Local Motion - New Brunswick

Welcome to Local Motion where we celebrate hiking, biking, rock climbing, paddling, skiing, and exploring in Southern New Brunswick.

January 30, 2011

Winter Ascent of Cheekbone Corner

On a sunny day in mid-January Lucas, Cory, and I headed to Welsford to climb...we came prepared with ice screws and a full trad rack. We hiked to Waterfall Wall hoping to find ice but it was pretty rotten so after a lap on the old white stuff, we played on a mixed route in the center of the wall. We threw ourselves at the route's blocky roof, hooky and hanging on our tools. Cory made some progress on it but without ice above the roof we couldn't finish the route.
Cory hooking through the roof
 A few hundred feet down the cliff line, Cheekbone Corner baked in the sun. It looked downright tropical - the cracks were free of snow and pink rock gave the illusion of warmth. Cheekbone is one of Welsford's classic routes with at an old school rating of 5.7 the 200 ft corner has a wild alpine feel.

We put away our ice axes and crampons and racked up with cams and nuts. Cory lead the first pitch through the dry offwidth and then carefully inched up snowy rock and moss to the belay. The easiest part of the pitch turned out to be the hardest, let me tell mountaineering boots are hard to use on an icy slab!
Cory on the offwidth

Cory leading the first pitch
Lucas climbing pitch one

The second pitch, was pure gold! I took the rack and grovelled my way through the chimney and skooched up to the first ledge. Cams slid perfectly into the dry cracks. With my gloves off, I could crimp the cold rock just enough to inch through the wide stemming section. I mantled onto pigeon shit ledge, shook out my frozen hands and stared at the famous roof. Everything was going great until I reached up and got a handful of snow. I finally worked myself into the narrow gap, one arm slapped at the snowy ledge, the other arm pressed the wall and my feet kicked at the air. I was stuck, my adrenaline kicked in and I found some hidden strength to squirm and wiggle in an upward motion until finally I reached out and grabbed a snowy edge.  Aww, relief came with a blast of endorphines. This was Type 2 Fun at its best!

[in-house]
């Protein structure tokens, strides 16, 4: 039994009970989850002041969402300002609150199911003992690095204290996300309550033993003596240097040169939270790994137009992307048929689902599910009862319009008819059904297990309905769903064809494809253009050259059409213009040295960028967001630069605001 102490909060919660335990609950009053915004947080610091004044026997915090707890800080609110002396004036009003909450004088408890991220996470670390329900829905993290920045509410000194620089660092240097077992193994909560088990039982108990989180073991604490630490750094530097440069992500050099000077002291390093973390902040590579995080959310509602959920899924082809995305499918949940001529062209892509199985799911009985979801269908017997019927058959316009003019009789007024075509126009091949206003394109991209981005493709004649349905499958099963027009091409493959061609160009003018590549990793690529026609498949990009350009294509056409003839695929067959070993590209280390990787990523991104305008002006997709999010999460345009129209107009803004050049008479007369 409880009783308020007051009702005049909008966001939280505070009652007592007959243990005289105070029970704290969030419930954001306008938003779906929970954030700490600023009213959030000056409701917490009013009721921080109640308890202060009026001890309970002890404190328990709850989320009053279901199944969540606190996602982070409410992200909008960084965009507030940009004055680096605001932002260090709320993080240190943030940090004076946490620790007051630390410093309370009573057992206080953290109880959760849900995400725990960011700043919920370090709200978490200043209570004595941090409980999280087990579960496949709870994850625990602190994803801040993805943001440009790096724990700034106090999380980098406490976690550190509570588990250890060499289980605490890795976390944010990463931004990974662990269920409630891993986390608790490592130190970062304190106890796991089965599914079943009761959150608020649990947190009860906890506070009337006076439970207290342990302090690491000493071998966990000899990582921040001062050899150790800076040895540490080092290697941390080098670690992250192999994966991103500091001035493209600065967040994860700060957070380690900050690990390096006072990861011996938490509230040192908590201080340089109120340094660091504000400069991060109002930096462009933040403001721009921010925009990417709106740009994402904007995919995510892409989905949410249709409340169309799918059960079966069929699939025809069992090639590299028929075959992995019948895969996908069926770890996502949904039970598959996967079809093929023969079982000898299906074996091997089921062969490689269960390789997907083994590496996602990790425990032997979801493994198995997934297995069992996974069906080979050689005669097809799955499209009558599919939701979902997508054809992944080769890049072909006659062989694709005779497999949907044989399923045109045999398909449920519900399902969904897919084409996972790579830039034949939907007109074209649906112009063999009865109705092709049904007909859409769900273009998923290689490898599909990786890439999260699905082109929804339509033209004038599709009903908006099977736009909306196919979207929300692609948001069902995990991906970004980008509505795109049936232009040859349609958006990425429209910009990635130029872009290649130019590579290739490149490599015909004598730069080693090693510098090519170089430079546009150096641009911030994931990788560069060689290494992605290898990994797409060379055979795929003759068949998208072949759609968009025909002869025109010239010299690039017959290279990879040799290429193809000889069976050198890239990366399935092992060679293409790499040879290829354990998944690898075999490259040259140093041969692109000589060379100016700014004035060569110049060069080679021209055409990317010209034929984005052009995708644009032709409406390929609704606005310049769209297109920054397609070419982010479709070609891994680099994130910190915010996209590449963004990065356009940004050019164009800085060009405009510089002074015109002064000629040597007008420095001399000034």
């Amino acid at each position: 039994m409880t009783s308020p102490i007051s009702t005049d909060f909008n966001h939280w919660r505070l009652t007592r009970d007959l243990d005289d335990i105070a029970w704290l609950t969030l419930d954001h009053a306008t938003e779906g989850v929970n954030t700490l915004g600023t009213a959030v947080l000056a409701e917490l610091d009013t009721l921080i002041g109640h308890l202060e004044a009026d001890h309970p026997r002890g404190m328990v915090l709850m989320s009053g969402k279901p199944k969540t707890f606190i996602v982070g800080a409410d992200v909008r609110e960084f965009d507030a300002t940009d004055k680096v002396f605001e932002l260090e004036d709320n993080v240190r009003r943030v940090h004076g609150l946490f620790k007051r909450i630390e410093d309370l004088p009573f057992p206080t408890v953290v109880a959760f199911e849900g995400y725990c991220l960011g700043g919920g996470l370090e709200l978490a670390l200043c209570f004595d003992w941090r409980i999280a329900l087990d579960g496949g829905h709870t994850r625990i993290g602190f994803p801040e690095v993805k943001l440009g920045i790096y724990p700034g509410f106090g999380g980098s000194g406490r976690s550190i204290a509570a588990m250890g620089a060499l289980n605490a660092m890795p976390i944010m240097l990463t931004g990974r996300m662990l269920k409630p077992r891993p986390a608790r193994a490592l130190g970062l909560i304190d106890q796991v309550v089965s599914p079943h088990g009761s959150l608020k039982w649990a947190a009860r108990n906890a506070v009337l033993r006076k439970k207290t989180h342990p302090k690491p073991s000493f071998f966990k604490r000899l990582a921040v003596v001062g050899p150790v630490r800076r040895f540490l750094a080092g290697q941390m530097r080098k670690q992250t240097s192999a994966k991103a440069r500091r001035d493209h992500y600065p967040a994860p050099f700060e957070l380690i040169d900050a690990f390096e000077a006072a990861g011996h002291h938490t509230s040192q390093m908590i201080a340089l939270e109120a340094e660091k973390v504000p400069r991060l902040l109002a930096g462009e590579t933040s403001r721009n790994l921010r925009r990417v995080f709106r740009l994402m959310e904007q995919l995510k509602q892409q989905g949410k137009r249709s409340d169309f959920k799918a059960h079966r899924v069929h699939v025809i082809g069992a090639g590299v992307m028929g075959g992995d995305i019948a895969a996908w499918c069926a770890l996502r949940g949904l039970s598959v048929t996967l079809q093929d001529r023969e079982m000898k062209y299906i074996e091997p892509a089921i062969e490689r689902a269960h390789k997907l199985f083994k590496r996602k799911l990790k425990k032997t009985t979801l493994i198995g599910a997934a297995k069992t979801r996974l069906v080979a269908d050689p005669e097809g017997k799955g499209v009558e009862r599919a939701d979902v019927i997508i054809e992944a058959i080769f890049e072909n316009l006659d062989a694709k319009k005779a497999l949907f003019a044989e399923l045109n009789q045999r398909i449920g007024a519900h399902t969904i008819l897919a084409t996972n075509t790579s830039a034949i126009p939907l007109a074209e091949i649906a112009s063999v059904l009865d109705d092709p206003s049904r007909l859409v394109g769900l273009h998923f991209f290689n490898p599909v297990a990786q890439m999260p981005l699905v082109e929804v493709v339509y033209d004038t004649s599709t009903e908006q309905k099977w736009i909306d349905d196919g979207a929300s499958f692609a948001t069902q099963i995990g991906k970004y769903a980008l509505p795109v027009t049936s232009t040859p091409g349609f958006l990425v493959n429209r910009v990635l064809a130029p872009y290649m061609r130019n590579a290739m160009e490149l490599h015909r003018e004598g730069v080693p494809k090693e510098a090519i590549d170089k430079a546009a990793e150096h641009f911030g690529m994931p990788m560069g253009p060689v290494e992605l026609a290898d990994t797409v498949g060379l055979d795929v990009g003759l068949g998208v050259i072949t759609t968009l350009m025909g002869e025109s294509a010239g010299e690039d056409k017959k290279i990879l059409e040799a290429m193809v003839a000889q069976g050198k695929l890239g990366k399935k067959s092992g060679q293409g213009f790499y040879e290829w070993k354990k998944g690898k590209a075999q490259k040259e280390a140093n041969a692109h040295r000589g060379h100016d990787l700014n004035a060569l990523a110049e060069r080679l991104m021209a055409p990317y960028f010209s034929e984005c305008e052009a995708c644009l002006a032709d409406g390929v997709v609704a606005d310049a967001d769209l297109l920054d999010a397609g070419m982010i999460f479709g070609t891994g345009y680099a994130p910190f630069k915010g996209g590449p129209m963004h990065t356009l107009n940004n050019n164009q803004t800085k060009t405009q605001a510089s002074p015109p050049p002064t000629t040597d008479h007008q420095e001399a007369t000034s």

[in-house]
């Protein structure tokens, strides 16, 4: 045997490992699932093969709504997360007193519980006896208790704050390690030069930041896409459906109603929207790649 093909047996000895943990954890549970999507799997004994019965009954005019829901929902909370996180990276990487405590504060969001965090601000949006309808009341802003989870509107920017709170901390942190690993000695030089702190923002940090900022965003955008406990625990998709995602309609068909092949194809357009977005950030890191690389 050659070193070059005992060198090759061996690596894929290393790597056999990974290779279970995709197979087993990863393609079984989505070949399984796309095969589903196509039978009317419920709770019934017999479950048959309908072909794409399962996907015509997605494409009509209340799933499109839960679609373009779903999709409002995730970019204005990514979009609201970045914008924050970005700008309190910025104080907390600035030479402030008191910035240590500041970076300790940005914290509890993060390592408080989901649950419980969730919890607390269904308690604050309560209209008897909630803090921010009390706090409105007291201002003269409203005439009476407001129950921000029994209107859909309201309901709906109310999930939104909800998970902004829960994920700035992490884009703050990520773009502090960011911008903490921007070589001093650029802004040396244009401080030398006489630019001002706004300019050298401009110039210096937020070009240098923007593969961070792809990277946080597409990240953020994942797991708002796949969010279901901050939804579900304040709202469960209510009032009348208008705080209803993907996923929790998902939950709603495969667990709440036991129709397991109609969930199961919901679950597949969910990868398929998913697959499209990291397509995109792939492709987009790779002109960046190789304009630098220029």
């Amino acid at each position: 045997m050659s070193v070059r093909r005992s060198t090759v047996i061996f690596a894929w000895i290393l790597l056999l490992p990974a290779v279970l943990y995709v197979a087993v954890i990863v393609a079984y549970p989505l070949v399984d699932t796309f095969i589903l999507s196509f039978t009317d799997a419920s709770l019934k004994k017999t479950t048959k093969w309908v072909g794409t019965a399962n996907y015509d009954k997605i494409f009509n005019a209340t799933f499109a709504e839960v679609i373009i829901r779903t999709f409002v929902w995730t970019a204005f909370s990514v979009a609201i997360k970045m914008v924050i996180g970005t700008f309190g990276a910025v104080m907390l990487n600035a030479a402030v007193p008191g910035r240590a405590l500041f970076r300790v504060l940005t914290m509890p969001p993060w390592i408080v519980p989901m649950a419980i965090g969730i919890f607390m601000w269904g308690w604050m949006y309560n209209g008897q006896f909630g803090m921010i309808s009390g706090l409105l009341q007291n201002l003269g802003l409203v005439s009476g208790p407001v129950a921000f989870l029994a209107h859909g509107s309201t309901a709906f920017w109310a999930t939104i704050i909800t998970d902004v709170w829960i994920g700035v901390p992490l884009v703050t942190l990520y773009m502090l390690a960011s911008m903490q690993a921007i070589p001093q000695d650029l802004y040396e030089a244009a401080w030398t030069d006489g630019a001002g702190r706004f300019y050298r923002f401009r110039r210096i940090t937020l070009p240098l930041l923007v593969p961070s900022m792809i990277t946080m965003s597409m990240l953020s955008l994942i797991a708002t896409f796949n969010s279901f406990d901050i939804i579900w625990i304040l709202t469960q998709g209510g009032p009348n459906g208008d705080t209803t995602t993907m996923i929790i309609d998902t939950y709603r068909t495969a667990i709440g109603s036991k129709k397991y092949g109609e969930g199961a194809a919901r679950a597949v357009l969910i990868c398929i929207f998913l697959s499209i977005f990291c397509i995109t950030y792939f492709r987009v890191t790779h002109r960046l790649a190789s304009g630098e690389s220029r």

Humping over the first bulge on pitch two
While I was off in lala leading-land, Cory and Lucas were quietly freezing their asses off at the belay. In the time it took me to lead the pitch clouds shaded the sun and robbed us of any warmth. Mad props to those guys for climbing the route in the cold. By the time Cory was near the top, the temperature was well below freezing and the airy traverse was all iced up for him!

Cory on the icy and airy traverse

Final moves


At the top out.
What a kick ass way to spend a winter day. I had no idea that winter climbing in mountaineering boots could be so much fun. I'm so glad Lucas and Cory convinced me that it was worth going to Welsford and even more so for letting me lead the money pitch of Cheekbone. Good memories!


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January 8, 2011